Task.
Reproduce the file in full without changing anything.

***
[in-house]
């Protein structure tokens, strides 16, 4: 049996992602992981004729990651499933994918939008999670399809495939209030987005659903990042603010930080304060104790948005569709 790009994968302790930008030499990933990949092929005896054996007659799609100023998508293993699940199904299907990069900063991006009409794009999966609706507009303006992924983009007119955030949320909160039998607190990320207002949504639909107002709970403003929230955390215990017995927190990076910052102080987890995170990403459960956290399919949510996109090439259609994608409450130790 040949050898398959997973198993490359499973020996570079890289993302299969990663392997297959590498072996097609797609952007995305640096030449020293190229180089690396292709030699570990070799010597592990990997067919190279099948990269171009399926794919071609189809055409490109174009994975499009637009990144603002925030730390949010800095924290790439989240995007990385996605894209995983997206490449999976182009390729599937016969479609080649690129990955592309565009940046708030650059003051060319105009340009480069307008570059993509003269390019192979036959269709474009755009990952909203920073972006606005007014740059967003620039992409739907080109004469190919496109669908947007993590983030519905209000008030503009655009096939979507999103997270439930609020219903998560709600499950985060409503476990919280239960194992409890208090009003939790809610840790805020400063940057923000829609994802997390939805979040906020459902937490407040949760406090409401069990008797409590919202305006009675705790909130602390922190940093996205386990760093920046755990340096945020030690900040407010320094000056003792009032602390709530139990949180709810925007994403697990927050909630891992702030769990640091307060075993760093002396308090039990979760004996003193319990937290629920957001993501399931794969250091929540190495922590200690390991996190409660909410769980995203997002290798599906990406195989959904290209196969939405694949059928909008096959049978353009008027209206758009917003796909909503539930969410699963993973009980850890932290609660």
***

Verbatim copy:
[in-house]
């Protein structure tokens, strides 16, 4: 049996992602992981004729990651499933994918939008999670399809495939209030987005659903990042603010930080304060104790948005569709 790009994968302790930008030499990933990949092929005896054996007659799609100023998508293993699940199904299907990069900063991006009409794009999966609706507009303006992924983009007119955030949320909160039998607190990320207002949504639909107002709970403003929230955390215990017995927190990076910052102080987890995170990403459960956290399919949510996109090439259609994608409450130790 040949050898398959997973198993490359499973020996570079890289993302299969990663392997297959590498072996097609797609952007995305640096030449020293190229180089690396292709030699570990070799010597592990990997067919190279099948990269171009399926794919071609189809055409490109174009994975499009637009990144603002925030730390949010800095924290790439989240995007990385996605894209995983997206490449999976182009390729599937016969479609080649690129990955592309565009940046708030650059003051060319105009340009480069307008570059993509003269390019192979036959269709474009755009990952909203920073972006606005007014740059967003620039992409739907080109004469190919496109669908947007993590983030519905209000008030503009655009096939979507999103997270439930609020219903998560709600499950985060409503476990919280239960194992409890208090009003939790809610840790805020400063940057923000829609994802997390939805979040906020459902937490407040949760406090409401069990008797409590919202305006009675705790909130602390922190940093996205386990760093920046755990340096945020030690900040407010320094000056003792009032602390709530139990949180709810925007994403697990927050909630891992702030769990640091307060075993760093002396308090039990979760004996003193319990937290629920957001993501399931794969250091929540190495922590200690390991996190409660909410769980995203997002290798599906990406195989959904290209196969939405694949059928909008096959049978353009008027209206758009917003796909909503539930969410699963993973009980850890932290609660």